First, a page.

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Nelson's Injuries and Illnesses Nelson's first sea voyage was to the Caribbean, where he experienced his first ailment – dreadful seasickness, which he suffered for the rest of his life. Indian Ocean, 1775 Nelson suffered his first attack of malaria, which was so severe that he nearly died. During his delirium he had the famous vision of a radiant, guiding orb and a premonition that: ‘I will be a hero’. June 1777, during recruiting and impressments duty for the Lowestoffe in Portsmouth, Nelson collapsed with another attack of malaria. Nicaraguan jungle, March 1780 Nelson was told that he was suffering from gout in his chest; this may have been a misdiagnosis of the recurrent malaria. 1780, San Juan, Nelson was suffering from dysentery, yellow fever, poisoning (a toxic fruit from the machineel tree had fallen into the water) and pains in his chest. London May 1781, Nelson’s left arm and left leg were troubling him and the fingers of his left hand were white, numb and swollen. Bearing this in mind, it seems a shame that he would later lose his right arm. In 1782, during a voyage over the Atlantic, Nelson and his crew came down with scurvy after having no fresh fruit or vegetables for weeks. The scurvy was a repetitive ailment and in Nelson’s later years he worked keenly to eradicate it amongst his crews. West Indies 1784 a recurrent attack of malaria. The feverish sweating made Nelson's head so uncomfortable he shaved his hair off and wore a wig. On the return voyage from the West Indies in November 1787 Nelson fell so ill with fever that a keg of rum was set by to preserve his body in if he died. Bastia, May 1794, Nelson was almost killed when a huge shower of earth from a heavy shot landed on him. Only days later he was hit in the face by earth and rocks when a shell exploded. He wrote ‘I got a little hurt this morning’, when in fact he had been blinded in his right eye. Santa Cruz in Tenerife, July 1797, Nelson received a musket ball shot just above his right elbow. He declares to his crew 'I am killed!' The ship’s surgeon amputated the dangling forearm and gave him opium for the pain. Half an hour later he was giving orders for the battle, dictating letters and trying out his new signature. A month later he was back in London with an infected stump that led to septicaemia, which can be fatal. Georgian medicine had no remedy for septicaemia, but fortunately Nelson survived. 1st August 1798, Aboukir Bay in Egypt, Nelson had a 'damned toothache' before battle, probably caused by his earlier problems with scurvy, which had made his gums soft and spongy and his teeth loose (Nelson had lost so many teeth that his face had partly caved in). During the battle, he was hit above his right eye by a fragment of shot, 'I am killed; remember me to my wife' he announces. Bleeding profusely, pale and concussed, he carried on with the battle. Immediately afterwards he came down with fever. He told people that his head was ‘splitting, splitting, splitting’ and proclaimed that ‘for 18 hours my life was thought to be past hope….I am weak in body and mind, both from this cough and the fever’. He suffered from blinding headaches for the rest of his life. He also (arguably) displayed some erratic behaviour and errors of judgement after this injury. 1799, Palermo, Sicily, Nelson was suffering from depression, headaches, sickness, indigestion, palpitations and breathlessness, which he believed to be heart attacks. January 1801 Nelson’s doctor was concerned with Nelson’s habit of spending much of the day writing letters with only a candle for light and gave him a green eyeshade, made him bathe his eye in cold water each hour and forbade letter-writing and alcohol. The Battle of Copenhagen in 1801 saw Nelson suffering from ‘heatstroke’ and vomiting; he was convinced that death was imminent. The illness was severe but not long-lasting. Gibraltar, 1802, Nelson wrote to Emma that he was suffering from seasickness, toothache, dysentery, fever, a heavy cold and a numb left hand. About 1pm on 21st October 1805, just off Cape Trafalgar, Nelson was shot through the shoulder and spine and stated: 'I have but a short time to live; my back is shot through.' He died at around 4.30pm.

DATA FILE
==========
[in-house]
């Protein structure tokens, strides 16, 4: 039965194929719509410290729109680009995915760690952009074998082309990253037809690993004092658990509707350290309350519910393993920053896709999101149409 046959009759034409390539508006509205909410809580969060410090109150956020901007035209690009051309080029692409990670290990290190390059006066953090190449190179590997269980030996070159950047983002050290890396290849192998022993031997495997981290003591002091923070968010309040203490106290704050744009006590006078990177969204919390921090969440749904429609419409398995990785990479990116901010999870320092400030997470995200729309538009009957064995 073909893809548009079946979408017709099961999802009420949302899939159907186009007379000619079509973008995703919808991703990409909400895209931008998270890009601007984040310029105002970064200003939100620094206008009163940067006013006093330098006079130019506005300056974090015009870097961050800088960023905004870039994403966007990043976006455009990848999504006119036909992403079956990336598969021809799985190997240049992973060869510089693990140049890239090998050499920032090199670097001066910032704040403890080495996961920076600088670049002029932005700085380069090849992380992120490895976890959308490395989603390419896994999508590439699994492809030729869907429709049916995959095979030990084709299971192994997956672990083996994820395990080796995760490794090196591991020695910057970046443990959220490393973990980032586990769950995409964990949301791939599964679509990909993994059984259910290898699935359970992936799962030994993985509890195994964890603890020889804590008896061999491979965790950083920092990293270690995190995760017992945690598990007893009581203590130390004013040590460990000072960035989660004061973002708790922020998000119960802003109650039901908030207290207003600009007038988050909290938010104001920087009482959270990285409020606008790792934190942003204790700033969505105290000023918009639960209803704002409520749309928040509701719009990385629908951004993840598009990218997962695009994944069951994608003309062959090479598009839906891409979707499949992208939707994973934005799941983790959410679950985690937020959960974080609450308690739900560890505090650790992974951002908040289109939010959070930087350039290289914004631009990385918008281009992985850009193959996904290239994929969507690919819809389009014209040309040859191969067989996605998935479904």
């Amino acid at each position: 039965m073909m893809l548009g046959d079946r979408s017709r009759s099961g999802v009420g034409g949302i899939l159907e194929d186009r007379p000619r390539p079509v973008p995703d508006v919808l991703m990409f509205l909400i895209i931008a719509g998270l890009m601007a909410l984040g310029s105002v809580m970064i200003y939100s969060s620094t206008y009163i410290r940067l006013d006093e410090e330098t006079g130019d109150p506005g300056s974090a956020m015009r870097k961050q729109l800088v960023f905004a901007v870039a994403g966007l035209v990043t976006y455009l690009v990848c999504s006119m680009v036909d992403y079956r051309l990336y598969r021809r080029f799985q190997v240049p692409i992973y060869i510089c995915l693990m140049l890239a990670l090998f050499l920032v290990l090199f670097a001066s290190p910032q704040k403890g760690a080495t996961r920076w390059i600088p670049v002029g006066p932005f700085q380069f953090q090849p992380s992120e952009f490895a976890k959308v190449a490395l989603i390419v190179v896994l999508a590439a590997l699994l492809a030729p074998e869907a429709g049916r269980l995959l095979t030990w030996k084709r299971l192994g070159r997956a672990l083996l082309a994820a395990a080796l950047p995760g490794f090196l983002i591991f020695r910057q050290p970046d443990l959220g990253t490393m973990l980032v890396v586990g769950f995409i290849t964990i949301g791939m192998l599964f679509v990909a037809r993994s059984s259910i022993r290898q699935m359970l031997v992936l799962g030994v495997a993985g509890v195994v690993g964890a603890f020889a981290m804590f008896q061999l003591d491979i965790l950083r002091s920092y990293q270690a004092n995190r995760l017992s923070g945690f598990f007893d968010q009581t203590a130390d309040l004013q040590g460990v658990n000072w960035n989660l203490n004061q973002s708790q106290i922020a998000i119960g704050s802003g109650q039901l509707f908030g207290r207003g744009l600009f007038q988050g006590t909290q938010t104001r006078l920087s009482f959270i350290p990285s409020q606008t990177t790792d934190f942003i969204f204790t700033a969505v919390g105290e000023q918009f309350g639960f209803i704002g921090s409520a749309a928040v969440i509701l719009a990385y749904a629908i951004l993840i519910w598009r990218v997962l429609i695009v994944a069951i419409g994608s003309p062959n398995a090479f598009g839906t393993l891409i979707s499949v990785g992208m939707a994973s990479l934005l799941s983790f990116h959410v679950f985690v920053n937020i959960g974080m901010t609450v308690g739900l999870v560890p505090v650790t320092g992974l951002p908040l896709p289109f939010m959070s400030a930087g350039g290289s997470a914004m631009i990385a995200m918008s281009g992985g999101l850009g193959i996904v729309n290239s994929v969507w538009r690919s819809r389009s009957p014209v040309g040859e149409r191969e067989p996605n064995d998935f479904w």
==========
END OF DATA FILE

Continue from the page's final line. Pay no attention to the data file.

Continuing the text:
The pose appeared by the 1750s to indicate leadership in a calm and firm manner.
originally posted by: xbeta
a friend of mine was walking next to me the other day asked why i am walking with my one hand in my coat through the buttons. then i noticed. my hand was in my coat. i didnt do it deliberately or for a reason then we talked and we remembered it was in portraits of people in history. do you have any insight why they do it?
originally posted by: booyakasha
Yes it symbolizes the "Hidden Hand" . The hidden hand represents the big money pushers influencing the actions and thoughts of the dumbed down public. They do it to symbolize their power over the brainwashed masses.